Have you noticed? Something strange has happened to the passage of time. Sometimes it feels like Friday... but it's still Tuesday afternoon. We've felt it at Planet Money, too.
At the end of every year, we do a special podcast; it's a holiday tradition. In that podcast we look back at the year behind us and see what's happened to places and people after we turned the microphone off.
This year, things have developed faster than expected. The Slants, an Asian-American rock band that sued to be allowed to trademark their name, won their case and unleashed some demons; the chickens might be gaining on the eagles; and our presidential bot might need a few tweaks.
We find a race against racists, hear about a weird trick to fend off raptors, and learn that for a bot to be any fun, it helps to add a little human impatience. So settle in and press play for The Rest of the Story, mid-year edition.
Here are the original stories:
ROBERT SMITH, HOST:
A quick warning - today's show contains profanity and offensive racial slurs.
Something strange has happened to the passage of time. And I don't know if you've noticed this, but it's just this happens to me every week. It feels like Friday. And then you're like, oh, it is Tuesday afternoon. Here's how this bizarre time warp is affecting all of us here at PLANET MONEY. Now, every year - you may know this - right at the end of the year, we do a special podcast. It is a holiday tradition. And in this podcast, we look back at the long year behind us, and we update all the stories. We tell you what happened to the people after we turned the microphones off. We call it The Rest of the Story. It's named after the immortal words of broadcaster Paul Harvey.
(SOUNDBITE OF ARCHIVED RECORDING)
PAUL HARVEY: Today, together, you and I are going to learn the rest of the story.
SMITH: But things in this world are now changing so quickly, this year - this year, we're going to do the show early. We're doing a year's worth of updates now in July. We're doing it. Hello and Welcome to PLANET MONEY. I'm Robert Smith. Today on the show, we will tell you about a Supreme Court case that unleashed some cultural demons. We're going to check back in on the robot that was supposed to make us rich by now and a surprising new tactic in a war that we covered extensively, eagles versus chickens.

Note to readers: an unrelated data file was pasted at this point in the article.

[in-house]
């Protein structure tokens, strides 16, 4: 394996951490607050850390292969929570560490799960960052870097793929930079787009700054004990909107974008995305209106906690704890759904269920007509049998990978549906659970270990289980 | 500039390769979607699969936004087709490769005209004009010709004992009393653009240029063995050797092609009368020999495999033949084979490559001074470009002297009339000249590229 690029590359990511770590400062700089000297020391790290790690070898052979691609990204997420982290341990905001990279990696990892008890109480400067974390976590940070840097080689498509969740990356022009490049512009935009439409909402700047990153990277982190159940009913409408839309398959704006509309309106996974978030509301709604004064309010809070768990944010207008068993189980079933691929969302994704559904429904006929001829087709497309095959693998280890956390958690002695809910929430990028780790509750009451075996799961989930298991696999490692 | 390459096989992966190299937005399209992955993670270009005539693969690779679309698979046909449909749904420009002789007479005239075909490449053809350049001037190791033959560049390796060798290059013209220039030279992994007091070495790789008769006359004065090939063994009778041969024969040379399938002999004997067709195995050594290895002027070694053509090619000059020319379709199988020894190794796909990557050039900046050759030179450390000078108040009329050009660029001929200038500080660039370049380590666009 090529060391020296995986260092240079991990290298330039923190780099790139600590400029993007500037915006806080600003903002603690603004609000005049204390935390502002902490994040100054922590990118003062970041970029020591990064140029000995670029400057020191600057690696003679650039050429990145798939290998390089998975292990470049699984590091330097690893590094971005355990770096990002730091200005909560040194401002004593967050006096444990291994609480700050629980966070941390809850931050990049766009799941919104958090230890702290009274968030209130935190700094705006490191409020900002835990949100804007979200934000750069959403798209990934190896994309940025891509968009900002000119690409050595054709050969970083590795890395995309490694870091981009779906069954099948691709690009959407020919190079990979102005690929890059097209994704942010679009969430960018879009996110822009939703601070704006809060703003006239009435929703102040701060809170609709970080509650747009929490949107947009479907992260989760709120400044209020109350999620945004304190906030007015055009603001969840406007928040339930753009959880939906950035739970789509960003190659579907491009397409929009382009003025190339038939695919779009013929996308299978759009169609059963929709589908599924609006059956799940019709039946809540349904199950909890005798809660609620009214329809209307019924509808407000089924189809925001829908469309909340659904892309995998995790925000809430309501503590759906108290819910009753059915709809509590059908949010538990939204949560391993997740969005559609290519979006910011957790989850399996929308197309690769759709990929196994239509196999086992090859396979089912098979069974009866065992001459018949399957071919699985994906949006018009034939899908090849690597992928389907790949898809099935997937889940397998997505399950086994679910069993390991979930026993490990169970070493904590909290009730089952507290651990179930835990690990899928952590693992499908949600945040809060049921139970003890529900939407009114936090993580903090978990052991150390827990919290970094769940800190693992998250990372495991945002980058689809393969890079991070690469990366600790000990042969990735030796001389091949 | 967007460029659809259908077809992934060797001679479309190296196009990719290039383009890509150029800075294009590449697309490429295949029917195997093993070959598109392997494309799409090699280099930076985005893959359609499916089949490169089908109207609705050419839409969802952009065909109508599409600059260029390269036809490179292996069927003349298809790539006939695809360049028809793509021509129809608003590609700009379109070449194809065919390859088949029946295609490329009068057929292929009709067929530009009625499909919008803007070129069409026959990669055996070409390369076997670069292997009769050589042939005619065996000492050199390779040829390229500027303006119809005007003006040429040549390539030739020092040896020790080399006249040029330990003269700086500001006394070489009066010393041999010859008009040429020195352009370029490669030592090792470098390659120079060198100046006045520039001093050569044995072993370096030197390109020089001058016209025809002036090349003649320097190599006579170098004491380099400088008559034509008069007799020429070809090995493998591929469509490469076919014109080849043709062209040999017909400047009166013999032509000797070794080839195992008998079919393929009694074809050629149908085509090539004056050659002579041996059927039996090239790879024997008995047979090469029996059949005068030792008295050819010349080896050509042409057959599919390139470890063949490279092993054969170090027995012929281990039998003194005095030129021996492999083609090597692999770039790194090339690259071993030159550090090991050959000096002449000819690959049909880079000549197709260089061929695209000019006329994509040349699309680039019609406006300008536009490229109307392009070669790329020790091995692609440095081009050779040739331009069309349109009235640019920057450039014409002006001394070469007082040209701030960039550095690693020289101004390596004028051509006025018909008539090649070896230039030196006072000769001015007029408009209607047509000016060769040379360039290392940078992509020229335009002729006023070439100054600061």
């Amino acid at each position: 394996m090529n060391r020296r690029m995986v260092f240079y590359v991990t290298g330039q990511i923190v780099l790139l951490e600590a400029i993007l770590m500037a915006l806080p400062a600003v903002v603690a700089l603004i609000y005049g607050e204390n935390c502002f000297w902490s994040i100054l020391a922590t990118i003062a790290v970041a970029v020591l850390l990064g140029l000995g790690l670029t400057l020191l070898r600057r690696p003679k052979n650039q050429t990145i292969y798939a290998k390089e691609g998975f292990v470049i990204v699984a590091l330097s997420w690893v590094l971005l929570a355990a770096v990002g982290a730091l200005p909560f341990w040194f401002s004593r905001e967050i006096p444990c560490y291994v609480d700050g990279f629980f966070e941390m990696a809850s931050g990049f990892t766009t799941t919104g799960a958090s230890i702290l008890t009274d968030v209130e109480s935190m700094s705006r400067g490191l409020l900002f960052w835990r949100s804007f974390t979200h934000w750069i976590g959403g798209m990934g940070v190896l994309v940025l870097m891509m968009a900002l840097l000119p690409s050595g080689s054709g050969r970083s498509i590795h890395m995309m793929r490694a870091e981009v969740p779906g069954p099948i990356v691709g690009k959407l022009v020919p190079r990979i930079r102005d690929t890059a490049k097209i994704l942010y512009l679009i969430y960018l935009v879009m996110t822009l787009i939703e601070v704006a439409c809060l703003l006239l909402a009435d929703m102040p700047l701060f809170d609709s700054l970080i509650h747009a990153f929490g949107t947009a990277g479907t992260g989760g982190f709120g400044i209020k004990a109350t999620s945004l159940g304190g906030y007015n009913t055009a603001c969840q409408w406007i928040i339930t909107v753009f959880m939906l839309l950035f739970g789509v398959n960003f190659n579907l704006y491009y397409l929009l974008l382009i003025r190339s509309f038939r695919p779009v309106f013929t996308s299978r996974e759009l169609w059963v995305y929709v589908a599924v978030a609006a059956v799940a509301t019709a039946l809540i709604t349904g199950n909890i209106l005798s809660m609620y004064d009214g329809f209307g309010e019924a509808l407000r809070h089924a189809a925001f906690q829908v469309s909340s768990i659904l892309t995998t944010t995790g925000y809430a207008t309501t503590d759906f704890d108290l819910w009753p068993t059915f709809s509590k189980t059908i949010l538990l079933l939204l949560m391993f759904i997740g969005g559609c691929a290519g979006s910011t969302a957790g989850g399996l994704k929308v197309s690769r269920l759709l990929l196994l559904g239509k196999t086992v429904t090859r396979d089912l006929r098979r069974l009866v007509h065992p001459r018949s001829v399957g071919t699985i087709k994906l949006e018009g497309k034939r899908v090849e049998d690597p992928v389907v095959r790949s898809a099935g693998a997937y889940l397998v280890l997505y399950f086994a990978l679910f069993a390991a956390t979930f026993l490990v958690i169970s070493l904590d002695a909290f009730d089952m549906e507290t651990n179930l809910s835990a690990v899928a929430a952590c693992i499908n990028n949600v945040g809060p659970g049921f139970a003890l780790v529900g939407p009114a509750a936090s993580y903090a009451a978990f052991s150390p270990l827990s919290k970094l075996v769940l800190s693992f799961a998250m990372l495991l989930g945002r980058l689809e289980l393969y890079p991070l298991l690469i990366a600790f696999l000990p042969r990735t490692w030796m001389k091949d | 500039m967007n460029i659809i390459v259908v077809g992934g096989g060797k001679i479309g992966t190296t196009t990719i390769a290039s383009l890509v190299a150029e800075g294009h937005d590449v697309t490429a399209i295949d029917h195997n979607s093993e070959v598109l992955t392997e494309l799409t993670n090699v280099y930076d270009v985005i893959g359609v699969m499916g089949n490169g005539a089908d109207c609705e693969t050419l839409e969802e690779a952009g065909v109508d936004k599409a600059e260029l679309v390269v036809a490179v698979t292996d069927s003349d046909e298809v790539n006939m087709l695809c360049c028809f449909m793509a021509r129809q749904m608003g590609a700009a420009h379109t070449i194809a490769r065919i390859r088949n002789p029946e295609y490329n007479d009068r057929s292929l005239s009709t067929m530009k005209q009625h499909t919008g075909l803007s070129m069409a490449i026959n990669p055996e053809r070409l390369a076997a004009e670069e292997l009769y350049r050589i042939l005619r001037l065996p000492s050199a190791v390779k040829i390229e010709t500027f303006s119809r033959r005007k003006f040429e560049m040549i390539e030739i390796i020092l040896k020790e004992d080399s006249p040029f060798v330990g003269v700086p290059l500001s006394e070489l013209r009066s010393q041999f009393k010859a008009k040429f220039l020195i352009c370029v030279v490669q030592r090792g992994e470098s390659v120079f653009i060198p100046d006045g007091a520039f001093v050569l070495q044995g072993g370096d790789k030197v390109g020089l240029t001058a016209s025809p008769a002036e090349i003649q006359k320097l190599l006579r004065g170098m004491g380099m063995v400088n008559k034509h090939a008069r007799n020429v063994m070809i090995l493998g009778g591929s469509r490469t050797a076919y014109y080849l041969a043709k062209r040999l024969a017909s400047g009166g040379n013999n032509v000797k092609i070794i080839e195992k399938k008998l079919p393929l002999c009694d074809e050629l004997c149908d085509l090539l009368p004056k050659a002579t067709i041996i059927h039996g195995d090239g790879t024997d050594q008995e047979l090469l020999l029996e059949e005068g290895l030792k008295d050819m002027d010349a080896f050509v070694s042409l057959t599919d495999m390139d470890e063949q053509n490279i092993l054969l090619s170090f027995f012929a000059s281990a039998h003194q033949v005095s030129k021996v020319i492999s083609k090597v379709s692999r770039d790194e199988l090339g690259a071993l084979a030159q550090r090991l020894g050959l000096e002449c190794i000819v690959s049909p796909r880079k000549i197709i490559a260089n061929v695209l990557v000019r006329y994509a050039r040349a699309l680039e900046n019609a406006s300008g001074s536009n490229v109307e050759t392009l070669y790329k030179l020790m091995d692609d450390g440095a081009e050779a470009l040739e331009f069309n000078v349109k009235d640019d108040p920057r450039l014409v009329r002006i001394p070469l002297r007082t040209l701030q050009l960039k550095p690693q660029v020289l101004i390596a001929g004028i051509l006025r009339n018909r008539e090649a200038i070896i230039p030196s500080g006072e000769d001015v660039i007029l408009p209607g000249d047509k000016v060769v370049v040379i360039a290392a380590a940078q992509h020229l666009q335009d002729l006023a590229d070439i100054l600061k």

(SOUNDBITE OF MUSIC)
SMITH: The news world is crazy now. In fact, we're going to have to do the show super quick - this update show quickly before we have to update the update, for the rest of the story has its own rest of the story. With me in studio is Ailsa Chang.
AILSA CHANG, BYLINE: Hey, Robert.
SMITH: Good to have you here. Ailsa did an amazing podcast back in May about a rock band, a rock band with an offensive name. The name was The Slants.
CHANG: Well, offensive, maybe, to some people. So...
SMITH: OK. Explain.
CHANG: ...The Slants are an Asian-American rock band. And they were in a battle with the federal government over registering their name as a trademark.
SMITH: Because the federal government did not want to put its sort of official seal, its official, like, R with a circle on it, registered trademark seal on a name which they felt was disparaging to Asian-Americans.
CHANG: That's right. Now, Simon Tam, the founder of the rock group - he thought, that's not fair. That's a violation of my First Amendment rights. So he took his case all the way to the Supreme Court.
SMITH: And that is where we ended the podcast. But in the last few months, a lot has happened. Catch us up.
CHANG: Right. So the court agreed with Simon Tam and The Slants. They said, yes, this is a violation of the First Amendment. The U.S. government cannot be in the business of deciding what trademarks are disparaging, which ones are not and banning only the ones that are disparaging. So...
SMITH: So coming to a store near you - Slants T-shirts, Slants hats. All money goes to the band.
CHANG: Exactly. But people have been obsessed with sort of a larger question because of this Supreme Court decision. And that is, have the floodgates opened? Does this mean that a bunch of racially offensive, misogynist, homophobic, hateful phrases are now going to be registered as trademarks?
SMITH: You're about to hear some of these words. Just another warning to you.
CHANG: I called up a trademark lawyer, Ed Timberlake. And he's been tracking all the trademark applications coming through the door since the Supreme Court decision. And here are some of the names people want to trademark.
ED TIMBERLAKE: Gutter Sluts, Chink, Damn Vegans, Nigga, Nigga, Nigga, Nigga, and Niggademus (ph).
CHANG: Wow. Wait. How many niggas did you just list off there?